Assoc Prof Chow referenced a well-known Harvard Business School study on the G.I. Joe fallacy ‘knowing about a bias is enough to overcome it.’ The study showed that knowing about biases does not translate into action easily. One of the reasons is that people get distracted during the decision-making process – and do not take action.

Exploiting knowledge gaps and inertia

To show his bemused audience how to gamble on the right side of climate change, Assoc Prof Chow told the story of Joseph Jagger, an engineer who went to the Monte Carlo Casino in 1881 to exploit the biases of roulette wheels.

Jagger studied six roulette wheels at the casino and discovered one had a noticeable bias, and he used this knowledge to win significantly – and legally – at roulette. He eventually bought 30 houses as real estate investment for his family, turning advantage of these opportunities into real assets for his descendants. Similarly, he holed that informed businesses can take advantage of climate knowledge shared in the conference to leave a better world for their descendants.

The next speaker was the conference’s guest-of-honour,  Her Excellency Kateryna Zelenko, Ambassador of Ukraine to Singapore. Her speech, ‘Geopolitics of Climate Change and the Transition to Net Zero – A Ukraine Perspective’ provided a sobering view of the accelerated environmental damage to Ukraine due to shelling, mining, bombing and threats to a key nuclear facility due to the ongoing war in Ukraine.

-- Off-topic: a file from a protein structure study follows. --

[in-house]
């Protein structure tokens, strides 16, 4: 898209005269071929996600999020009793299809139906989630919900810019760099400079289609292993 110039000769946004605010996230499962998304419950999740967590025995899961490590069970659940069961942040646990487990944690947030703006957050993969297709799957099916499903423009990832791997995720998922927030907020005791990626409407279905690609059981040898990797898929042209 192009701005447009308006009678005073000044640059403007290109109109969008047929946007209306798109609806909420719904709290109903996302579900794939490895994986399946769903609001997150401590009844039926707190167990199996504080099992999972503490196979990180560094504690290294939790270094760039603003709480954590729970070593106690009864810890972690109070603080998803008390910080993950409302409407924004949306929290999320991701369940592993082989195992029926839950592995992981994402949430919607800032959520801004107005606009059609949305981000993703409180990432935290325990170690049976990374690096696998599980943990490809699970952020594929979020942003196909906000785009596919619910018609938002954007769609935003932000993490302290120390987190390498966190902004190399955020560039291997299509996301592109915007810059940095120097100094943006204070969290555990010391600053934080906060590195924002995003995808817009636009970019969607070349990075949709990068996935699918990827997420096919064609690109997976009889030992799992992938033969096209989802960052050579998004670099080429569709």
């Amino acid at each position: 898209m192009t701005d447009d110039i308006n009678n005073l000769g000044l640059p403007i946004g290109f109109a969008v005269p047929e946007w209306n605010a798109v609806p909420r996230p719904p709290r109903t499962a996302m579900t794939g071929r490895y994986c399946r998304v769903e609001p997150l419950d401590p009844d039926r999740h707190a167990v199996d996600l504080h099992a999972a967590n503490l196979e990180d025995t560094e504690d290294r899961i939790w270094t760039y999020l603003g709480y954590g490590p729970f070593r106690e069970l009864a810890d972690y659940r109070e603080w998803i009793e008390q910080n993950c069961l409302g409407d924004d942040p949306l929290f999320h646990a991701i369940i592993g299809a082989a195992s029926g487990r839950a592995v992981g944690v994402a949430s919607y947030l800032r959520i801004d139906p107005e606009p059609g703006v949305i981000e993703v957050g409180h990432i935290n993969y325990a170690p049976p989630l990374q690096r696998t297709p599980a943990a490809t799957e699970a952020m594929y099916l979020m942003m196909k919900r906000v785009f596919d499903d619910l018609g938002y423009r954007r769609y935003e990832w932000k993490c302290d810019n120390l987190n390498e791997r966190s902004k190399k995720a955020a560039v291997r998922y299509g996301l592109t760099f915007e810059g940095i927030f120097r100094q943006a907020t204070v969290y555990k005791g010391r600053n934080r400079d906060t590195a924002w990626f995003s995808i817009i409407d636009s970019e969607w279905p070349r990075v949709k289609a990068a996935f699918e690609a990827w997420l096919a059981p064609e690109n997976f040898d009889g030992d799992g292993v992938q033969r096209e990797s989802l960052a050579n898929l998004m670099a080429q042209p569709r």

She said Ukraine plans to build back from the war with sustainability at the core of its recovery process despite the devastating impacts. This commitment has prompted Ukrainians to innovate with the creation of self-powering schools through a project called ‘100 Solar Schools,’ she shared.

Dr Marianna Kozintseva, a Visiting Faculty member of SKBI, spoke on how non-executive directors can de-risk the ESG of their companies by verifying the company’s exposure to the war in Ukraine.

In addition, Mr Loh Boon Chye, CEO of the Singapore Exchange (SGX) stressed the duty of board directors in safeguarding the stability of the organisations they steward in an insightful keynote. Directors need to increase their climate-related knowledge, he also said, adding they should integrate ESG processes into decision-making.

A live-streamed webinar discussing the key actions from the conference on 28 June was attended by over 380 participants. Academics and practitioners, namely Prof Simon Learmount (Professor of Corporate Governance, University of Cambridge), Ms Wong Su-Yen (Chair of the Governing Council, Singapore Institute of Directors (SID)), Mr Shai Ganu (Global Head of Executive Compensation and Board Advisory at WTW; Chair of SID’s ESG Committee), and the moderator, Ms Emily Farnworth, (Director, Centre for Climate Engagement, Hughes Hall, University of Cambridge) had a lively session sharing key takeaways for board directors driving climate action.

Here is a summary report of the conference, for full speeches by delegates, please visit the conference page on the SKBI website. Please visit SKBI’s Facebook page for more pictures of the event.